Restoring Silver Bow Creek After More than 100 Years of Mining — A Superfund Story


Joe Griffin

Document Type


Publication Date

Fall 9-5-2019


Silver Bow Creek is a world-class environmental-cleanup challenge that has required scientists, engineers, and lawyers to define the problems, develop remedies and determine the real limits of restoring a river. Having made order-of-magnitude improvements in water quality by a combination of managing groundwater, excavating tailings and rebuilding the stream and its floodplain along a 27-mile corridor, and reclaiming over 600 acres of waste rock, now mine-impacted urban storm-water is the most substantial remaining contamination source. Finding the practicable limit to restoring the stream IS a complex endeavor that begs the question, “why is it taking so long?”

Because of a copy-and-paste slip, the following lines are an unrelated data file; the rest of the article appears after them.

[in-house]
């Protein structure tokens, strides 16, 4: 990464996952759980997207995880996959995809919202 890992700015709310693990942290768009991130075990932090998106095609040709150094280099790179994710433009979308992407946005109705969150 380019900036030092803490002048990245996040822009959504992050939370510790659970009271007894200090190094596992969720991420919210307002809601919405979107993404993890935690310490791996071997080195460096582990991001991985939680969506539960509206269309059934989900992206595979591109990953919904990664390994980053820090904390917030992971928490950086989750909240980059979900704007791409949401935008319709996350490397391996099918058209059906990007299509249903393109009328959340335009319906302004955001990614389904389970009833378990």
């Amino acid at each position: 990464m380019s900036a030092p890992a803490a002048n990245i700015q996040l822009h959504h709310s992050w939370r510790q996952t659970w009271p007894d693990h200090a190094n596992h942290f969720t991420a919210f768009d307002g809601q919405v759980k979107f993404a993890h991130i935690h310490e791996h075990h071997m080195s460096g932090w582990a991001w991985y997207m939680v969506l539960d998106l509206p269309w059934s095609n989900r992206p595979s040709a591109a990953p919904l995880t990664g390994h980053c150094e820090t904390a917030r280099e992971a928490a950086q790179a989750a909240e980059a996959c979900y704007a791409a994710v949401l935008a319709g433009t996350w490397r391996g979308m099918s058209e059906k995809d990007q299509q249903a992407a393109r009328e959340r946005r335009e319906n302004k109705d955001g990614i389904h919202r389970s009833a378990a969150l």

Streaming Media


Hydrogeologist Joe Griffin has spent the last 30 years evaluating the upper Clark Fork Superfund complex, as a consultant to Atlantic Richfield, a project manager for Montana DEQ, and now as a serious hobbyist.